Easter weekend is here, and whether or not you are celebrating Easter itself, the long weekend is a great opportunity for some extra music practice! This week we have tutorials and exercises on sight-singing and transcription using solfa, and ideas on how to make practicing scales interesting and fun. Also an article on deliberate practice, an introduction to the Romantic era, and a member of the Let’s Play Music team reveals how to raise musical children.

Before we get started, here’s a remarkable new release I wanted to share with you:

We recently interviewed indie artist Marc with a C about his songwriting process. Today he released a new EP of 7 songs to help fund the medical treatment of one of his fans who has cystic fibrosis. You can listen to the first track of the EP using the embedded player below, and then please click through to the Bandcamp page to read the full story, listen to the rest of the EP, and buy a copy to support this wonderful fundraising initiative.

Buy on Bandcamp

Perfect Practice

Deliberate practice for musicians smDo you ever feel like you practice for hours and hours, but never reach the level of instrument playing you aspire to? Many musicians feel this way – but the good news is that there’s a solution.

We’re often told that practice makes perfect, but this is not entirely accurate. In fact, it is perfect practice which makes perfect. Scientific studies have found the four key components of perfect practice – more accurately called deliberate practice. Find out what they are in this week’s Musical U blogpost Deliberate Practice for Musicians, and accelerate your journey to becoming the musician you aspire to being.

You can learn more about this idea in this great summary of deliberate practice over at expertenough.com. Before you dive in though, check this thought-provoking piece on who should practice deliberately – and who should just practice!

Sight-Singing with Solfa

Solfa and the score sight-singing smThe latest part in our Solfa and Score series talks about sight-singing. Use your new knowledge of the spoken solfeggio and melodies using notes from the pentatonic scale, and you’ll surprise yourself at how easy these four sight-singing exercises are!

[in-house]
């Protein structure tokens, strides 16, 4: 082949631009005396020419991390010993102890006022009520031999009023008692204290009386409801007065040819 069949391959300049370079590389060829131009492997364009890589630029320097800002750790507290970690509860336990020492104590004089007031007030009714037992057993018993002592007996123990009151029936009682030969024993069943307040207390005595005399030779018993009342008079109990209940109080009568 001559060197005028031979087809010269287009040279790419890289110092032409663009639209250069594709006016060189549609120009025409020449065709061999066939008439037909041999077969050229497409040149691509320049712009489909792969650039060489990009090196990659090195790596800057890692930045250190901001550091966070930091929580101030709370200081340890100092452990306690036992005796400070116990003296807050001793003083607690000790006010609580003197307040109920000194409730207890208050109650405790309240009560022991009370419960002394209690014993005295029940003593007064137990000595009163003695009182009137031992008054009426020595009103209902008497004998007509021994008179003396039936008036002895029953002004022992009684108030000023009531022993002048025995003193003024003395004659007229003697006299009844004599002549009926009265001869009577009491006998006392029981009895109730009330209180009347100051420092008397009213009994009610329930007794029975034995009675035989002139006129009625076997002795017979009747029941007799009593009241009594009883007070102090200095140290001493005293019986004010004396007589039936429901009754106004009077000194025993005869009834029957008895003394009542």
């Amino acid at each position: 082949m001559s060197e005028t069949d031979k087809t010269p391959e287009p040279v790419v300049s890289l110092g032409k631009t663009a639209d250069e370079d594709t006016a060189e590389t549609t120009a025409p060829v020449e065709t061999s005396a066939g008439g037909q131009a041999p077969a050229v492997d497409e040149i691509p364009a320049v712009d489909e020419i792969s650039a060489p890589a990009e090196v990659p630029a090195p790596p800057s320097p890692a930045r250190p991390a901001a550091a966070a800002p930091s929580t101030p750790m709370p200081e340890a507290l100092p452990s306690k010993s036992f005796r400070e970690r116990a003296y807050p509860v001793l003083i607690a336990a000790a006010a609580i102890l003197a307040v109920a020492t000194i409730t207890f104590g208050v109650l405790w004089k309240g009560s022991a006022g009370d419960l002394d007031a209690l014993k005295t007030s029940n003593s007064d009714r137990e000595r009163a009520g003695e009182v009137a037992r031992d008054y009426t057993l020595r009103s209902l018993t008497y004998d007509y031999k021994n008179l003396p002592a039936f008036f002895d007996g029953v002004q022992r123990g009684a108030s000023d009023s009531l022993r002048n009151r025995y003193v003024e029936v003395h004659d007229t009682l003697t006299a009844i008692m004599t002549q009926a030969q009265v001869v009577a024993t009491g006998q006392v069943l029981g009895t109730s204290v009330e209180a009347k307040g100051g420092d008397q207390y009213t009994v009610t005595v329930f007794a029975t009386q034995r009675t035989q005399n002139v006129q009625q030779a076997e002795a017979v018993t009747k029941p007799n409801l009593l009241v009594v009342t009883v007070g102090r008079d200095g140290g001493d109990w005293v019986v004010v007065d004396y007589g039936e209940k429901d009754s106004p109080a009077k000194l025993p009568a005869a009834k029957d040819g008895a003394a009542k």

Write What You Hear

Solfa transcription practice exercises smFollowing on from last week’s Solfa and the Score tutorial on transcription, we have collected together a set of solfa transcription exercises to help you practice! Divided into three levels, easy, medium and hard, these exercises will help you write down the music you hear with ease and accuracy.

In all our tutorials we use the moveable do system of solfège. If you’ve heard of fixed do and wondered what the difference is, check out this great introduction to solfège by Albert Frantz of key-notes.com. While you’re there, be sure to check out his exciting KickStarter campaign for the next generation of piano training online – just a few days left!

Musicianship for Children

Total Musicianship for Children, with Let's Play Music (Interview) smMany musical (and non-musical) parents hope that their children grow up to love music the way they do. But how can you nurture your child’s musicality?

Let’s Play Music is a three year program for under 4s which teaches all the key musicianship skills including ear training, through the medium of play. Find out more about this innovative program in this interview with one of their team, Gina Weibel. Be sure to also explore the excellent LPM blog!

How to Make Scales Less Boring


Scales and fun aren’t words which often appear in the same sentence, but scales are an important part of instrument learning. Not convinced? Here are three good reasons to bother practicing scales.

Because of their importance and usefulness we have compiled a list of ways to make scales an interesting and fun part of your instrument practice. Find out how you can make scales less boring.

Need more inspiration for your scales practice? Try these suggestions from HarpMastery.com – and here’s a fun infographic from TakeLessons.com with a few more suggestions!

One of our tips was to try playing to a backing track rather than a simple metronome beat. It turns out there’s a handy iOS app designed for exactly that! Take a look at SmartScales.


The Romantic Era

intro-romantic-eraDid you know that Romantic music isn’t just slushy love songs – but actually a specific genre of music from the 18th and 19th century? It was also the first time that musical style really diverged from the societal norms of the times. Read about this important pivotal musical era in An Intro to the Romantic Era.

You can learn more about the Romantic era of music in this great video presentation:

Finally I’ll leave you with this…

Musical Fact of the Day: Did you know that every song sounds better with a heavy metal drummer? Yes, every song…

Now you should be all set for some perfect practice this on this lovely springtime weekend. To keep up to date on all our latest resources, check out the Easy Ear Training and Musical U facebook pages. If you are looking for a friendly community to help and guide you through achieving your musical goals visit the Musical U website to find out more.